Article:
Sunday, November 23, 2014

When everyone in a company is an employee and nobody is the owner

In my opinion, it is important that at least several folks in the leadership of a company be the "owners" of the company. If this isn't the case, and if everyone in a company is an employee and no one is an owner, then there is little incentive left in the leadership to take the company forward. In fact, the senior executives - who are all paid a fixed salary, right up to the CEO - could actually start to leech the company for private gains.

This is probably what happens in government-owned companies such as ONGC or SAIL in India. Everyone is an employee, and the Indian government is the owner, so the executives are almost free to be as corrupt and inefficient as possible. This can explain, to some extent, the gap between the performance of private and government-owned companies.

Saturday, November 22, 2014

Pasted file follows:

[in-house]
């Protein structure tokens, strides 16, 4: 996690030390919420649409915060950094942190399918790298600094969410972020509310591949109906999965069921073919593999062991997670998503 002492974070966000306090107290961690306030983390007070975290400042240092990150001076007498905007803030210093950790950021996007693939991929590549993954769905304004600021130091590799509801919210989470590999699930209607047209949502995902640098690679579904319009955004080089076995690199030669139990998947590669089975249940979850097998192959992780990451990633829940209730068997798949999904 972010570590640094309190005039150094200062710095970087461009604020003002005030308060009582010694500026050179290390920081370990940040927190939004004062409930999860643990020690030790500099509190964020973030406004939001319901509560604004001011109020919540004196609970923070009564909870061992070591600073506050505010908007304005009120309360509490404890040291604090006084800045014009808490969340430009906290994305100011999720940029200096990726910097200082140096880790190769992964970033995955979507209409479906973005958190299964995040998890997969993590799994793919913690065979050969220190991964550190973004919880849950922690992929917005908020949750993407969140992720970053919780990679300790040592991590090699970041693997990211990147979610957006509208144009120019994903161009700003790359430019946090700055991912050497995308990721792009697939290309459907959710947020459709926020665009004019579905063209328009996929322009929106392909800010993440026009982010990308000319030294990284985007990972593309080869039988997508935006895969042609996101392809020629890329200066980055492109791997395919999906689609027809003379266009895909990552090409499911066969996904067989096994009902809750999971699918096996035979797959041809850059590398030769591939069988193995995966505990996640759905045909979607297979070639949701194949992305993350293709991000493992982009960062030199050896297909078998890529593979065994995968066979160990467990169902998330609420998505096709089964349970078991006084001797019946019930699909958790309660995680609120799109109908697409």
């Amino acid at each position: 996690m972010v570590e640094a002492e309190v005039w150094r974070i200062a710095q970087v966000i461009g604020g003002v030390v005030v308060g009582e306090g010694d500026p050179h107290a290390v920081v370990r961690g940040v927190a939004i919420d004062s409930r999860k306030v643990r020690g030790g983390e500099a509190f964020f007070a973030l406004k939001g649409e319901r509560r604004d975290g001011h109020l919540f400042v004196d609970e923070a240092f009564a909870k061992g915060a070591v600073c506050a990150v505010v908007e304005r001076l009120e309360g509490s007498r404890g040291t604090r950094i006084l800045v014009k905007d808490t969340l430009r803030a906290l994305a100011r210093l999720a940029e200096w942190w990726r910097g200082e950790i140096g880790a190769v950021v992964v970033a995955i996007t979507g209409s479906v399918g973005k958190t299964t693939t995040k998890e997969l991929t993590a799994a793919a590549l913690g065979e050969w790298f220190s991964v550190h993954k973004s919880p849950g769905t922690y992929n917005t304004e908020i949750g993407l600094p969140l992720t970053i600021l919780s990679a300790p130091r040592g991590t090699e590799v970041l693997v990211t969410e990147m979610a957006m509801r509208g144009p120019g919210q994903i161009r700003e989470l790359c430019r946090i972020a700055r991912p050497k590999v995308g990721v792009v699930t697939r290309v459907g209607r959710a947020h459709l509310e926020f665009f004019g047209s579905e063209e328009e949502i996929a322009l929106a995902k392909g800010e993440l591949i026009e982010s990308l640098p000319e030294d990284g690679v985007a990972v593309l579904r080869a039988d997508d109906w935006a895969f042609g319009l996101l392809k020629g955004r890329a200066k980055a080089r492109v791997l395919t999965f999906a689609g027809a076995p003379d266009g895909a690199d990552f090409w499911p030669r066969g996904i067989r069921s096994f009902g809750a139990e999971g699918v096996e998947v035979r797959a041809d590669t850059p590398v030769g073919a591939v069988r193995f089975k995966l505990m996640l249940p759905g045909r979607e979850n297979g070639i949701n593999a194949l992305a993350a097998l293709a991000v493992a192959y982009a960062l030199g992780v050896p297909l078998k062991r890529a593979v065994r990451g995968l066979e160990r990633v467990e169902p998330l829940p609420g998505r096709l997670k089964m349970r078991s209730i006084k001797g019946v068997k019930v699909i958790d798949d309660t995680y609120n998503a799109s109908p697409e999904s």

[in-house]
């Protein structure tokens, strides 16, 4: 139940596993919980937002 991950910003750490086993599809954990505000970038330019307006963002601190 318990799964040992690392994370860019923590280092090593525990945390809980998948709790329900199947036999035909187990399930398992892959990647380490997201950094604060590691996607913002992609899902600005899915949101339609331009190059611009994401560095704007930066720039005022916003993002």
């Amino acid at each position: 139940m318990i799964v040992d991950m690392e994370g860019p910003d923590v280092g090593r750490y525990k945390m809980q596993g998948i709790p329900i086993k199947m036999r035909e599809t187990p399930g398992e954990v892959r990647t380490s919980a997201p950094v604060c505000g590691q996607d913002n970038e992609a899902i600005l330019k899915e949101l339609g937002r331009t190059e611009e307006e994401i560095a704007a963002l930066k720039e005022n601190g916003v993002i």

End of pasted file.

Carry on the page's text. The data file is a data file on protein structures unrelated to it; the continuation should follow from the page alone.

Credit period given to a buyer is distinct from the safety of your payment - this must be remembered always

Sometimes a business can confuse the duration of credit period given to a buyer with the safety of the payment. While it cannot be denied that a longer credit period [say six months] introduces the risk of unforeseen events taking place which could put the safety of the payment in jeopardy [compared to, say, a credit period of two weeks, in which you don't expect anything unforeseen to take place], still, these two things are distinct and should be treated that way. It's possible that your payment isn't safe with a buyer even if the credit period is only two days. It's also possible that a different buyer is so strong that your payment is safe even if the period is six months. Of course, a longer credit period means that you build the cost of capital appropriately into the price.